Last week, the U.S. Supreme Court refused to hear a challenge to 26 state laws at least partly based on studies claiming “conversion therapy” increases LGBT Americans’ suicide risks. Yet every existing study that makes this claim is seriously scientifically unsound, several research reviews recently found.
Not only do all these studies depend on unscientific methods, but the data from one highly cited such study actually shows the opposite of what its authors claim, says a sociologist who reran the study’s data with standard scientific controls the authors omitted.
“The evidence shows that SOCE [sexual orientation change efforts] is fairly effective at preventing suicide attempts,” said Paul Sullins, a research professor at Catholic University and senior researcher for the Ruth Institute, in a press conference released Friday.
These majorly flawed studies have boosted efforts to ban therapists from helping distressed people across the United States and the world. According to Sullins, some 20 states and the District of Columbia ban therapists from helping people struggling to resolve homosexual desires or gender dysphoria. Six states partially ban such therapy. That means in those states, therapists may only nudge children toward, rather than help prevent, transgender mutilation.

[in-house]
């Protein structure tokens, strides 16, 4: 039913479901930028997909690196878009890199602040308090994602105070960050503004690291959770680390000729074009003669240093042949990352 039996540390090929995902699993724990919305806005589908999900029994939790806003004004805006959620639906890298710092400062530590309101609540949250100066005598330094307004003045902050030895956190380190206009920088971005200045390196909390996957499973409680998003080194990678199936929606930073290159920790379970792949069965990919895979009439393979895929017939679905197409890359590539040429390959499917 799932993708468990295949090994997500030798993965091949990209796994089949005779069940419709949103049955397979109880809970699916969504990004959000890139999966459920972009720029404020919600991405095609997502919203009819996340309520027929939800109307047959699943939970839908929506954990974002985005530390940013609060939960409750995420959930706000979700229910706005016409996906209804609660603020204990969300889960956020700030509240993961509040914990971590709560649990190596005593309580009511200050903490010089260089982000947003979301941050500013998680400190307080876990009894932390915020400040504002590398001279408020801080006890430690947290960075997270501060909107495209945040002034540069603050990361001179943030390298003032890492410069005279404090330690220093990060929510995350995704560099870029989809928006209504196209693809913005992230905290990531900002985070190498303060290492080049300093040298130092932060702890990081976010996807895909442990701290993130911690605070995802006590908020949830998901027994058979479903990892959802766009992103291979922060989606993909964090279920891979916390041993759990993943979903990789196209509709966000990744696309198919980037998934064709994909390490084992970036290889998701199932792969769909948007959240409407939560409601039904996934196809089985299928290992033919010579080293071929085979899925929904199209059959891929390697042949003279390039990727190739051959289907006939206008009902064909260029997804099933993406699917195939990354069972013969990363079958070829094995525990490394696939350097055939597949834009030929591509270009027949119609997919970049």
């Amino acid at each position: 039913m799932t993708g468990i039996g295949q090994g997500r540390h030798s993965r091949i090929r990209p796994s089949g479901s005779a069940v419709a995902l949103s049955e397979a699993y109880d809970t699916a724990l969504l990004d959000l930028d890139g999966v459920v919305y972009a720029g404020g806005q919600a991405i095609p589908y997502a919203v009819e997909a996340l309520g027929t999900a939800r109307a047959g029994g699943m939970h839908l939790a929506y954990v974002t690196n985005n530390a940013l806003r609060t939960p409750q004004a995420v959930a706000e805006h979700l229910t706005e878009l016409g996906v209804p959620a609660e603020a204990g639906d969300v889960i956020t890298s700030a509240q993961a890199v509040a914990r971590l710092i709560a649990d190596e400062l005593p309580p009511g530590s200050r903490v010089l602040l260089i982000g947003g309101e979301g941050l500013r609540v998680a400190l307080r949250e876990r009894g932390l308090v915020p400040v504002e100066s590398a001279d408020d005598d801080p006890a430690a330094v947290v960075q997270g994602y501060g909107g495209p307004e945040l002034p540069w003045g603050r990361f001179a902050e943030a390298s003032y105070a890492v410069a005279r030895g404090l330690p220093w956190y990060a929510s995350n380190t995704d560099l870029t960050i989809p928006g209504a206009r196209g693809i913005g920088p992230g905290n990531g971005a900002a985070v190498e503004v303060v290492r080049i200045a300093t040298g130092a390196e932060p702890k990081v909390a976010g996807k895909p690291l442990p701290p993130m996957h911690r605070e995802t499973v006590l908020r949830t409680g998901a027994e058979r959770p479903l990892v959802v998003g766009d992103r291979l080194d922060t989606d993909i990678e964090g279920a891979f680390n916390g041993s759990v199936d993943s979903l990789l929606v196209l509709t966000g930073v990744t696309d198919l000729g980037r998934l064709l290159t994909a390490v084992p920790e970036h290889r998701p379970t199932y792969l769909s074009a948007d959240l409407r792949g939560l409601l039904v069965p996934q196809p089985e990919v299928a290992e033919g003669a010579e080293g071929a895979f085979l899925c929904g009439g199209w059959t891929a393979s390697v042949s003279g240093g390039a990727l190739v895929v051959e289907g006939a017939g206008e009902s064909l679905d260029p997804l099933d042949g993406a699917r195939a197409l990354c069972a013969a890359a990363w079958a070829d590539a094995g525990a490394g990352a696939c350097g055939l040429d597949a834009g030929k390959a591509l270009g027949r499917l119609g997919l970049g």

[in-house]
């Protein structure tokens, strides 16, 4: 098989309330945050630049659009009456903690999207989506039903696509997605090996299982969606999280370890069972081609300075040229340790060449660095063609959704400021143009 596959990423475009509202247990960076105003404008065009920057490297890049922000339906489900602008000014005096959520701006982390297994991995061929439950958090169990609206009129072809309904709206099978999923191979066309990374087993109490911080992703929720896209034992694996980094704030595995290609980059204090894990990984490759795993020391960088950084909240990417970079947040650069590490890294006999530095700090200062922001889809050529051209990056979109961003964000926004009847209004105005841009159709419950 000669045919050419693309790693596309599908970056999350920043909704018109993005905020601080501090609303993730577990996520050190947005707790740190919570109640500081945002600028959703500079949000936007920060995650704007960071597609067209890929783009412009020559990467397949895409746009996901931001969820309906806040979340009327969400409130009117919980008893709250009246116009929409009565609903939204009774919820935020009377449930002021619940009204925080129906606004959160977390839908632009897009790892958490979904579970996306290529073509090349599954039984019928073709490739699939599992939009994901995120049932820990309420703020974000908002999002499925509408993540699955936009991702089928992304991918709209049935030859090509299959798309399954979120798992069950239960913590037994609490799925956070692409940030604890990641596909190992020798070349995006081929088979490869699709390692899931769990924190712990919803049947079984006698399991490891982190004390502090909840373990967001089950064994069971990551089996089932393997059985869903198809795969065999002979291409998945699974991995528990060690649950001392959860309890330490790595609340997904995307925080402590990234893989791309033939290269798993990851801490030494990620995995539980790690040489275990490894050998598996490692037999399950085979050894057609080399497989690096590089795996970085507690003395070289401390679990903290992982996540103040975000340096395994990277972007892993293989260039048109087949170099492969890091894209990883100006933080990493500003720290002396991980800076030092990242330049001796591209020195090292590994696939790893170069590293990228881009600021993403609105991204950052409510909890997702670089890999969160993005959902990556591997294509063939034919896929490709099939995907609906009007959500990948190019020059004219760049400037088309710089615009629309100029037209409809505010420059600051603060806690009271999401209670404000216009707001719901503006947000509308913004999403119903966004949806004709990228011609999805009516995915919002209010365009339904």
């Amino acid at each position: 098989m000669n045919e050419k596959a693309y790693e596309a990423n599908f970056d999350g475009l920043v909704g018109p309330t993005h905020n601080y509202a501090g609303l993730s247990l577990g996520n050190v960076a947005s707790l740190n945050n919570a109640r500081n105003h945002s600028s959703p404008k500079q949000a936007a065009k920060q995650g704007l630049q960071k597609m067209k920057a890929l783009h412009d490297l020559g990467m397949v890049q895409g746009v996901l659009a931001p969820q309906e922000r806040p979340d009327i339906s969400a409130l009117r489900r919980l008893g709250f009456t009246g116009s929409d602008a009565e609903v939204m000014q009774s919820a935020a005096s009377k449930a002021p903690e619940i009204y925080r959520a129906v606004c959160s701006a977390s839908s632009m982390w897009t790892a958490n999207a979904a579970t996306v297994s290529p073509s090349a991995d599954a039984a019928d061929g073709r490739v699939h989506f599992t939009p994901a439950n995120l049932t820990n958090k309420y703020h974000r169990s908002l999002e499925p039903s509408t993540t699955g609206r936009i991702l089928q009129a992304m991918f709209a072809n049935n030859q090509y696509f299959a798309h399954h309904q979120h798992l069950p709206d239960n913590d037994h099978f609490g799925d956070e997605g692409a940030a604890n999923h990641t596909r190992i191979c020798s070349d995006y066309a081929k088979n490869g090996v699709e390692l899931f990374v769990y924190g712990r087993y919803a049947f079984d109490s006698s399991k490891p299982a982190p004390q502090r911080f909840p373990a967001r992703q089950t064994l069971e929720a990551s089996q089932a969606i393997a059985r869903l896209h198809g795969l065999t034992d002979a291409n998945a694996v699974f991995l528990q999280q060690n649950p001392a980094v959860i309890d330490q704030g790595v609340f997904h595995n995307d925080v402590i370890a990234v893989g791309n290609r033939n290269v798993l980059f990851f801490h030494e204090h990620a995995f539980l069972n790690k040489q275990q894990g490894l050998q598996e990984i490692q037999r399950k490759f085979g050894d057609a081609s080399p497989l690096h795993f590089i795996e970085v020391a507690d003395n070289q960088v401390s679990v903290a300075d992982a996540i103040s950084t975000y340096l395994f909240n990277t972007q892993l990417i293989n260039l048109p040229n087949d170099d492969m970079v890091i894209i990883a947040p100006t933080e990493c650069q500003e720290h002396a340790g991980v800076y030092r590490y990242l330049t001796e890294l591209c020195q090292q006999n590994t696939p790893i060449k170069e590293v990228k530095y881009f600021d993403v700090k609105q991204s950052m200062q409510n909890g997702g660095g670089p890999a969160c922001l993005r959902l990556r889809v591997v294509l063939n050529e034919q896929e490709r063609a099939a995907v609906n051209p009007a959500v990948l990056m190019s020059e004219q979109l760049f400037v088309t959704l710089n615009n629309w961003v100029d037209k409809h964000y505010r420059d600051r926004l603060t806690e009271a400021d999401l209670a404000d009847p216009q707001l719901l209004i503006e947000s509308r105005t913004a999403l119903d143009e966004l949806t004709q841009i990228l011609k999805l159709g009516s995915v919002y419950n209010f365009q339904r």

Last week, Republican-appointed Justices John Roberts, Amy Coney Barrett, and Neil Gorsuch joined the court’s leftists in refusing to resolve a circuit-court split over whether states can punish therapists who talk to willing clients about unwanted sexual attractions and gender dysphoria. Barrett also voted to let stand a lower-court decision striking laws against children attending transvestite shows.
Every study published since 2009 on therapy for people struggling with sexual orientation distress used the same major scientific flaw Sullins identified in a 2020 paper, Christopher Rosik, a psychologist at Fresno Pacific University, found in 2022 with a research review. All failed to control for suicidal thoughts and actions LGBT people expressed before they went to “conversion therapy.”
The studies claim “conversion therapy” caused the LGBT study participants to have more suicidal thoughts and attempts, but not one separated the suicidal thoughts and attempts that occurred before starting therapy. It’s not only logically impossible but scientifically invalid to say something that came after a first thing caused the first thing. But that’s what every single one of these studies did.
Failing to control for preexisting suicidal distress among LGBT people before they went to therapy led to the false but widely publicized claim that “conversion therapy causes suicide.”
When he reran the numbers with proper controls, Sullins found two-thirds of the LGBT participants’ suicidal thoughts and attempts in the 2020 study happened before they went to therapy for help with their sexual orientation. That means therapy couldn’t have caused the majority of LGBT people’s suicidal thoughts or attempts because most happened before therapy.